It's almost a country, but not quite yet. Ignored by the rest of the world for too long, Greenland is slowly making its way to being an independent nation, but still needs help from its legal parent, Denmark, before standing on its own feet. There are about 114,000 of those feet, since the entire population of the huge island (three times the size of Texas) is just 57,000. Think about it: How many towns that size have their own airline, brewery, or even nightclub?
Greenland is run by what is called the Home Rule Government, with autonomy in many fields, but not in foreign affairs or defense. So you still use Danish currency (the kroner) and citizens here carry Danish passports. The latest move in self-government began only on June 21st of 2009, when Greenland got control of its police, criminal justice, and natural resources. Complete independence may come only when reports of oil, some 50 billion barrels of it, are proved true, skeptics say.
Greenland isn't just ice, whales, and seals, either, though I think those are the main reasons for coming here. In addition to the magnificent icebergs and glaciers, you come here to enjoy the Northern Lights, outdoor adventure and sports, and access to unique Inuit handicrafts and customs.
The average high temperature in August in Nuuk is 49°F, low 38°F, in December it is high 23°F, low 10°F so you'll need warm clothing. (Some locals were running around in T-shirts when I was there this summer.)
Although Nuuk is the capital of Greenland and its largest town (about 17,000 people), it isn't as close to the massive ice fjords as its closest competitor for attention, Ilulissat. The town (Nuuk means "the headland") is close, however, to the Godthaab Fjord, one of the world's largest fjord complexes. But Nuuk has a lot going for it. A local beauty salon advertises itself as an "ecological hairdresser," even.
Highlights here are the tapestries in the very modern Nuuk City Hall. Designed by local artist Hans Lynges, there are 12 scenes depicting the founding of Nuuk by Hans Egede back in 1728. I liked the tapestry depicting a newspaper editor stopping by to catch up on the latest news from the colony's fledgling staff.
Another two attractions are the old colonial part of town and the Greenland National Museum .In the latter are some amazingly preserved mummies from about 500 years ago.
You can buy original Greenlandic handicrafts here, especially beadwork, figures carved in wood and soapstone. Carving in bone and soapstone goes back more than 2,000 years, they say. You can also get purses, wallets and such made from sealskin, but you often have to order in advance. I did see a cute pair of fur-lined moccasins at 200 DKr (about US$40).
In winter, consider fishing tours in wooden boats, in spring take boat trips to the fjords, in summer maybe try a whale safari. You can also take helicopter flights, arranged through Nuuk Tourism.
Hunting and fishing are the big opportunities here, the latter offering cod, halibut, catfish and more in the fjord, or char in the rivers. You can hike long distances here, but not, perhaps to the end of the fjord, about 100 miles from Nuuk. In winter, ski at Mount Malene near the airport or try cross-country skiing elsewhere.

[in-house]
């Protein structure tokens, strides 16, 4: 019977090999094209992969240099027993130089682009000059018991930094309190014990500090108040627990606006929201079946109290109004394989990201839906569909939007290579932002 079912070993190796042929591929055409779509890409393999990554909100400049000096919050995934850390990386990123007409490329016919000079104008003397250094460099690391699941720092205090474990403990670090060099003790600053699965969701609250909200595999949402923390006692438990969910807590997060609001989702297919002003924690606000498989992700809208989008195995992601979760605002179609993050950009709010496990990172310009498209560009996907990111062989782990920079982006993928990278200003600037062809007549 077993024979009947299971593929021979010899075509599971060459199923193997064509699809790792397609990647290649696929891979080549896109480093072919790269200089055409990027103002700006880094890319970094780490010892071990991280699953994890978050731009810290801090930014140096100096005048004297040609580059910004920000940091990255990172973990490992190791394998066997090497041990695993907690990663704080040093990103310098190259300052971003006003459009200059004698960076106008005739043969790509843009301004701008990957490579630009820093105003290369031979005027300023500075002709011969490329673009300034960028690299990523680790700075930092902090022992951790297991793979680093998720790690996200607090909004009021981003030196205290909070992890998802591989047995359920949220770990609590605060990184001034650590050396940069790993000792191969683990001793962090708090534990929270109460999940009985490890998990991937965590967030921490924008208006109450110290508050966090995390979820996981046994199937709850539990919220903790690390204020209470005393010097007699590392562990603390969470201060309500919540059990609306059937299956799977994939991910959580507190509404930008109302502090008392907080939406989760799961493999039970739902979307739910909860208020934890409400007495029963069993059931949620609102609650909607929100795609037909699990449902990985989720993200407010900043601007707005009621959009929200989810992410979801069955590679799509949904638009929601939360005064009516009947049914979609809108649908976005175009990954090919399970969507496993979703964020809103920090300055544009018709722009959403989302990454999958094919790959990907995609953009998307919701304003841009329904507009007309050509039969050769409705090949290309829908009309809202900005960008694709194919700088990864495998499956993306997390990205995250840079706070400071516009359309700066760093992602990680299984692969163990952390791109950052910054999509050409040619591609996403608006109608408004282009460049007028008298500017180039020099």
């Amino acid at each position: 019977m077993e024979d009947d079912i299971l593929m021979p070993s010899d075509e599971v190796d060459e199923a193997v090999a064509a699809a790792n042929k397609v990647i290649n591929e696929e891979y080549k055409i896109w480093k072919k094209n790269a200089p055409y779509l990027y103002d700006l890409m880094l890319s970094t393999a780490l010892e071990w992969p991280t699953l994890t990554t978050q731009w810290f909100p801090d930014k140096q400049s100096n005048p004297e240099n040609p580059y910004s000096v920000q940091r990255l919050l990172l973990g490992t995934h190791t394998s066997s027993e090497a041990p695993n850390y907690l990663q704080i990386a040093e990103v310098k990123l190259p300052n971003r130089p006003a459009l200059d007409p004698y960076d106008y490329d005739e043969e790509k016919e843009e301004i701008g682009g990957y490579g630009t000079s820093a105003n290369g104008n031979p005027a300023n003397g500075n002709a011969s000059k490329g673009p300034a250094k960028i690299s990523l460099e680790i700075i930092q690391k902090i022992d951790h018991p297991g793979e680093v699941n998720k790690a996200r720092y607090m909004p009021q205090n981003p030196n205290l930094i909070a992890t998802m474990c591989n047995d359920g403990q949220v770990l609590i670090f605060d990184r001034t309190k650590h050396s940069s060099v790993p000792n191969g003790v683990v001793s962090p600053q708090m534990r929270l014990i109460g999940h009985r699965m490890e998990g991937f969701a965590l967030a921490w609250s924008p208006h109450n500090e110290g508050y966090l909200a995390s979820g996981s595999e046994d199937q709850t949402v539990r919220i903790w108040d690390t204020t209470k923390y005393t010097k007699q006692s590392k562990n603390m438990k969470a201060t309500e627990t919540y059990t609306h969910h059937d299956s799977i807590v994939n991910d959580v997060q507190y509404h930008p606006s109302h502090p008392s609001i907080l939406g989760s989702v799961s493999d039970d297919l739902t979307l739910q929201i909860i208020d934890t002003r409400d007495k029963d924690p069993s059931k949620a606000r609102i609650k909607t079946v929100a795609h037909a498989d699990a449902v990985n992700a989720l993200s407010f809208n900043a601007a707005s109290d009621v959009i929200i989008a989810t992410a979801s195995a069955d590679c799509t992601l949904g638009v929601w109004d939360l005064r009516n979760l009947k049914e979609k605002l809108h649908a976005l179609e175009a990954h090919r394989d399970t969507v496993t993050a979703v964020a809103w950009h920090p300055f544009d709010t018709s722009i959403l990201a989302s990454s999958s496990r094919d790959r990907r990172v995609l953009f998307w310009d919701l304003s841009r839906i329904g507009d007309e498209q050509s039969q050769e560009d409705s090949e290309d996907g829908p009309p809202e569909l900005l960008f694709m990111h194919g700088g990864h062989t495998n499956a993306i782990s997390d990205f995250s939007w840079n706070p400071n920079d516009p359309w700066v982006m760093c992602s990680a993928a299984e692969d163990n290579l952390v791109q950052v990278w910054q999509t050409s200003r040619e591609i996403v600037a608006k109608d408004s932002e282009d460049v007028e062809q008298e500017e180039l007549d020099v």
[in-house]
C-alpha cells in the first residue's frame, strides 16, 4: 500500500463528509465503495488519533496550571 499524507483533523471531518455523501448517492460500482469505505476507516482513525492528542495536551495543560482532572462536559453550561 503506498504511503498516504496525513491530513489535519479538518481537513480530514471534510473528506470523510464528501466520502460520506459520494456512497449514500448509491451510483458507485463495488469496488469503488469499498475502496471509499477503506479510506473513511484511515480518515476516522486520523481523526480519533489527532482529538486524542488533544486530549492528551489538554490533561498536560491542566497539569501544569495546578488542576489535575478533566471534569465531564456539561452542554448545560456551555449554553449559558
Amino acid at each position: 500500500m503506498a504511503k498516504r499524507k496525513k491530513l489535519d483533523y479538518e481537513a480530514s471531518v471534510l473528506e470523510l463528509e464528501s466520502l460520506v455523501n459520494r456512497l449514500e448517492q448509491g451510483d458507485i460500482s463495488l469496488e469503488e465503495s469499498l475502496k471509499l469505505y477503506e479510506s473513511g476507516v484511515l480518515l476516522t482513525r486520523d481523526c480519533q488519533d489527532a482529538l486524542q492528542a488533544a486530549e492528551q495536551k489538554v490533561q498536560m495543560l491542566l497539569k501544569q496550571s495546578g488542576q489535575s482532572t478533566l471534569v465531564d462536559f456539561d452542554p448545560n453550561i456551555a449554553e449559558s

Lodging & Dining
You might like to stay in the town's best hotel, the Hans Egede (tel. 011/299 324222; www.hhe.gl), which has its own gourmet-class restaurant, the Sarfalik. There, I dined happily on char, shrimp and halibut, while looking out over the city scenery. They also have another restaurant, A Hereford Beefstouw, which is, of course, a steakhouse. The hotel itself is clean and comfortable, with individual room heating controls.
Try Greenland Brewhouse beer, made with ultra-clean and chalk-free Greenlandic water. Because of its northerly location, Greenland has no wineries, so your wine is likely to be Italian or Chilean.
Nuuk has a marvelous program of home visits, one of which I joined. An enterprising retired couple welcomed us into their home (remember to remove your shoes before entering) and served us coffee and cake while our guide interpreted the conversation. A retired carpenter and his wife raised a large family (a photo showed 26 in the camera's view) and have lived in this public housing complex for over 25 years, visiting Copenhagen at least once. Their apartment has six rooms and the living room was crammed with a nice collection of porcelain (some of it Royal Copenhagen) and paintings, as well as a big-screen TV (there's only one station here), a neat hi-fi and other evidences of modern life. Such visits can be arranged through Nuuk Tourism (tel. 011-299/32-2700; www.nuuk-tourism.gl).
The island's international airport is a former U.S. base at Kangerlussuaq, with flights coming here from Copenhagen and Reykjavik. All change here for Nuuk and Ilulissat and other smaller airports, on Air Greenland's Dash turbo props.
North Americans wanting to visit Greenland, lying off North America's northeastern coast, have to fly either to Reykjavik in Iceland or Copenhagen in Denmark to catch a plane for Greenland. In the latter case, that can mean crossing the Atlantic four times to get to Greenland and back home. I suggest Reykjavik as the better opportunity, cutting off at least three hours each way during that trip and not quite crossing the Atlantic on two legs of the journey. Unless you plan on seeing Copenhagen or other places in Europe, anyhow. Greenland is decidedly not Europe, having decided to leave the European Community (as a ward of Denmark) long ago.
For fairly comprehensive information on Greenland, visit the website of the Greenland Tourism and Business Council at www.greenland.com.
For Nuuk, the place to go is Nuuk Tourism, tel. 011-299/32-2700; www.nuuk-tourism.gl. If you want the expert point of view of a Minnesota-born officer there, ask for Grace Nielsen.
Contact Air Greenland at www.airgreenland.com.